Natural health products and over-the-counter drugs aren’t subject to the same scientific standards and shouldn’t be sold next to each other on pharmacy shelves, says a recent editorial in the Canadian Medical Association Journal.
Both kinds of products are approved by Health Canada, says the editorial’s author, CMAJ deputy editor Matthew Stanbrook, a physician and professor of medicine at the University of Toronto. But, they don’t have to provide the same kinds of scientific evidence to get approval.
According to Health Canada, traditional medicines can be licensed on the basis of reference to a text like the Ayurvedic Pharmacopoeia or the British Herbal Pharmacopeia – though if there is evidence of a health risk, more documentation might be required.
If the product’s claim isn’t based on traditional medicine, the manufacturer must provide scientific evidence “when necessary” to support product indications and conditions of use, said the ministry in an emailed statement.
Stanbrook believes it’s too easy for natural health products to get approved.
“If you’re an over-the-counter drug, you are regulated just the way prescription drugs are,” he said. “You have to submit evidence to Health Canada that your drug works the way you say it does and show studies that show people benefit from it. And Health Canada looks at that evidence and decides whether or not to approve you.”
It’s “very, very easy” by contrast to get a natural health product – like a herbal remedy or vitamin – approved, he said. “To get a license for a natural health product, you simply need to show some sign that someone, somewhere, sometime once used this as a therapy. And that’s really it.”
Helen Long, president of the Canadian Health Food Association, a trade association representing the natural health industry, said that Canada is considered a “global leader” in the regulation of natural health products.
“If you would like to get a license, you submit an application to Health Canada, you demonstrate the safety and efficacy of your product in relation to the claim you are making.”
The evidence submitted can be anything from showing that a given product was used in traditional Chinese medicine up to a double-blind scientific study, she said. Health Canada even provides some pre-approved information about specific ingredients on its website for use in applications to help them get licensed more quickly.
Stanbrook believes that the approval process amounts to a “rubber stamp.”
“You really just need to provide some document that shows someone’s used it. It could be a 100-year-old textbook that says it’s a traditional remedy.”
Having the two kinds of products presented together on pharmacy shelves confuses people, he said. “The average person walking in wanting something for pain or for cough or for their child’s cold sees these products and has very much difficulty in telling that one is based on rigorous science and one is based on nothing.”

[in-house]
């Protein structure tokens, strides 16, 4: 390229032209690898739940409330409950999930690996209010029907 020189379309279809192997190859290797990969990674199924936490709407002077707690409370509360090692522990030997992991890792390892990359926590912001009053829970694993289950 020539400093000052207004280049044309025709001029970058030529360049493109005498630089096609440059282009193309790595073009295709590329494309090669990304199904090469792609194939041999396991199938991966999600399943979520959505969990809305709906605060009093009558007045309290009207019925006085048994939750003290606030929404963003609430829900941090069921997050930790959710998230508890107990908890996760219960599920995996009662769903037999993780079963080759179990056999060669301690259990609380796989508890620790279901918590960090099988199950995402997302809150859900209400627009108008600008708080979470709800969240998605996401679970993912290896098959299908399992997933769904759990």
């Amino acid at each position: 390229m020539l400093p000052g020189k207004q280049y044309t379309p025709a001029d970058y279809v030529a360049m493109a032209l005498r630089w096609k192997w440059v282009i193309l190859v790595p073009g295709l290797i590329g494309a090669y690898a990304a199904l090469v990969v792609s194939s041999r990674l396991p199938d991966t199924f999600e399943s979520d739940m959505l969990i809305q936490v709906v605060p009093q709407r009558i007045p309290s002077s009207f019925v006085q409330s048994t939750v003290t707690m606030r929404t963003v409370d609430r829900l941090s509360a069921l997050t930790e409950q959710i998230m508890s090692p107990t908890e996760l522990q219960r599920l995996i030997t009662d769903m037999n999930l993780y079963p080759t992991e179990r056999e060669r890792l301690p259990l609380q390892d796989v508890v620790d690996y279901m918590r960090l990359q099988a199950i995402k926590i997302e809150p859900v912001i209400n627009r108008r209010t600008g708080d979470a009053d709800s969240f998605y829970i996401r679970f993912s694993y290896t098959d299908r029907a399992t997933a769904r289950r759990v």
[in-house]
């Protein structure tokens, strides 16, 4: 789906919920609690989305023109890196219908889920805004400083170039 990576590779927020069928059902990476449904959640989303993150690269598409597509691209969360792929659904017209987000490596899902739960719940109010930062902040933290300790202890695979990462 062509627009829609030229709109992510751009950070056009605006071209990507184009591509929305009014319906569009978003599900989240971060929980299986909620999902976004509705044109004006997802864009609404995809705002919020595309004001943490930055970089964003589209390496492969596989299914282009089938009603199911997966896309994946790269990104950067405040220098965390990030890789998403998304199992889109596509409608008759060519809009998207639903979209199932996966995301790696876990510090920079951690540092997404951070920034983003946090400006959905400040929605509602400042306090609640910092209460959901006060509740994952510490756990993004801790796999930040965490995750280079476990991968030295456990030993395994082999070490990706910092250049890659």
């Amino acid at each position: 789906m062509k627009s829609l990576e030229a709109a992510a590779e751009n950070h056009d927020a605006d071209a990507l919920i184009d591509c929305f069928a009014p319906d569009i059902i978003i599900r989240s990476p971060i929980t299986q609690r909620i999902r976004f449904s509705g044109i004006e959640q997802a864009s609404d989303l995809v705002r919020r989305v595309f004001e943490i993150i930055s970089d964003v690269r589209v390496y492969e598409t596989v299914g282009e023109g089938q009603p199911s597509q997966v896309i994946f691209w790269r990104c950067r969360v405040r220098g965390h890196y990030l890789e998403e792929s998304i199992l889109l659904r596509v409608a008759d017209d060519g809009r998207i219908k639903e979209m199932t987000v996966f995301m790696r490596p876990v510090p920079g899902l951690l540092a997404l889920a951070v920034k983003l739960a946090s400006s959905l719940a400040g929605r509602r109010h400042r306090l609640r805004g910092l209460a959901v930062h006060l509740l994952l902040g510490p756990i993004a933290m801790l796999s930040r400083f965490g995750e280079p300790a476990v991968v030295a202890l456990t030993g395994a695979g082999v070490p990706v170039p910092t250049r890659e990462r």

Health Canada admits that the current system can be confusing. Manufacturers of natural health products follow different sets of rules for safety, efficacy and quality, said the agency in an emailed response.
“This has resulted in a system where products making very similar claims on their labels are treated very differently by Health Canada.”
“The way these products are presented or marketed in many stores, as well as the claims they make, can make it hard for some consumers to tell them apart.”
Consequences of confusion
Aside from maybe wasting your money on something that doesn’t work, said Stanbrook, there can be real consequences to treating a condition with a natural health product. If it’s ineffective, you’re essentially failing to treat your condition, which could mean it gets worse, he said. And herbal medicine can have biological effects.
“Often no one knows what the effects of these products are, and it can be found out later that they can for example cause damage to the liver, or they can be made in a way that isn’t well done and can be toxic when they shouldn’t be.”
Natural health products are generally recognized as lower-risk, said Long. “So what we’d like to see is that Canadians continue to have access to natural health products that are safe, effective, of high quality, respect their freedom of choice and lets them manage their own well-being while having the information to do so.”
While in general she believes that Canadians have enough information to tell the difference between natural health products and drugs, more information could be helpful, she said. “By including additional information on the labels we could perhaps tell Canadians more about what they’re purchasing or the product review process.”
Stanbrook believes that the only way to make it clear to consumers what they’re getting is to put all natural health products in a different section of the store.
Health Canada plans to change the current system for regulating natural health products and just completed public consultations on the issue.
“Under our proposal, companies will not be allowed to make claims that their products cure, prevent or treat an illness without credible and reliable evidence, including clinical evidence,” wrote the organization.